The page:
The pediatrician orders an MRI and blood work. Then more blood work. A biopsy at the hands of other doctors. Then a full body scan, which reveals lumps that have not yet surfaced below the skin. In his thighs, his spine, his lungs.

Angela cannot trust her eyes as she stares at the grainy scans. White bulbous shapes, where there ought to be darkness.

She remembers lying on the cool white paper six years ago, her shirt pulled above her belly. Peter held her hand, and they both stared at the image of her uterus where a white squirming something was taking shape.

She is in no less shock now, than she’d been then.

They do not ask for the numbers. They hear them anyway. Four-hundred-something new cases a year. Seventy percent of all cases survive more than five years. Mason is not included in this statistic. His is not a favorable prognosis. His is the sort which drops from seventy to twenty percent in one staggering leap. Only one in five children with high risk, metastatic Rhabdomyosarcoma will survive more than five years.

“Mason could be that one,” the lead doctor tells Angela and Peter. He sounds as hopeful as Doctor Cline had sounded six years before. I’m sure it will take next time.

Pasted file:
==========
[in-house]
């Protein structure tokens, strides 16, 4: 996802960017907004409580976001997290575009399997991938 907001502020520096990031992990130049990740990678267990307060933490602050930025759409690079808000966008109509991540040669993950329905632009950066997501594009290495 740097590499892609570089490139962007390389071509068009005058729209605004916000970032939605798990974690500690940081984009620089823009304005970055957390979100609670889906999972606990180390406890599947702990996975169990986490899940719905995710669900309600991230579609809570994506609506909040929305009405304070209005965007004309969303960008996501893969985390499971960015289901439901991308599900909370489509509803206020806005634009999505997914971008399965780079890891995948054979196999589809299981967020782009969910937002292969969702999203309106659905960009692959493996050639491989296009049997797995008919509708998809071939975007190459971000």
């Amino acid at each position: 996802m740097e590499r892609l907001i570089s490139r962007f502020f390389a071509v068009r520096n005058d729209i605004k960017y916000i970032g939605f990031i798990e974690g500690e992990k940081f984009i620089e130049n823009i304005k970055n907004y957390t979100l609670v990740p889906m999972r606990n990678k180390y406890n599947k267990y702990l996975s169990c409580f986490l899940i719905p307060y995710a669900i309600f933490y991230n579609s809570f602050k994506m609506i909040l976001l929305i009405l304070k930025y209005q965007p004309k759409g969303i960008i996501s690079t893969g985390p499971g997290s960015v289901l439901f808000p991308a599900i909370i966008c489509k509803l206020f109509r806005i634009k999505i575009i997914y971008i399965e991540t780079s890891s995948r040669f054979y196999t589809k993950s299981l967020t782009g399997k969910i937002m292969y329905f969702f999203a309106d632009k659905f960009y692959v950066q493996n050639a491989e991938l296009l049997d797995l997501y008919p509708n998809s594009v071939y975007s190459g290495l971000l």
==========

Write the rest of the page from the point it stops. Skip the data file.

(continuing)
Mason is in the room too. He sits cross legged in the bed, watching cartoons and listening with half an ear. He has lost no one in his life so far. He has no concept of what death might look like. Angela lost a grandfather as a child, but she scarcely remembers that now.

What she does remember, abruptly as a touch of ice on her neck, is the man on the stairwell.

“Mason could be that one,” Peter repeats to her that night when they lie too still for sleep.

Angela closes her eyes so he will not see her crying.

“Did you ever read the Erl-King in college?” she asks.


“Goethe,” she says. “It’s nothing.”

But, of course, it isn’t nothing. Angela cannot shake the memory of the man on the stairs. She cannot outrun it.

She did not recognize Death when he came. When he comes again, she will not have that luxury.

“What if I told you that you could have a child?” Death asked her. His eyes were amber and bright in his face, like a wildcat in the night. “Your own child. What would you be willing to pay?”

Angela shook her head. She did not understand, then. She would never understand. “Anything.”

Emily Feuz Jensen

Emily Feuz Jensen holds a BS in Creative Writing from Utah State University and an MFA from Seattle Pacific University. She currently teaches a community creative writing course through Utah State University. Her work has previously appeared in Literary Mama, Exponent II, Reservoir Road, and Cauldron Anthology. When she’s not writing, she spends time wrangling her two children, two cats, one dog, and one husband.

Artwork: Natalia Drepina

This entry was published on October 31, 2022 at 12:03 am and is filed under 53 (October 2022), Fiction. Bookmark the permalink. Follow any comments here with the RSS feed for this post.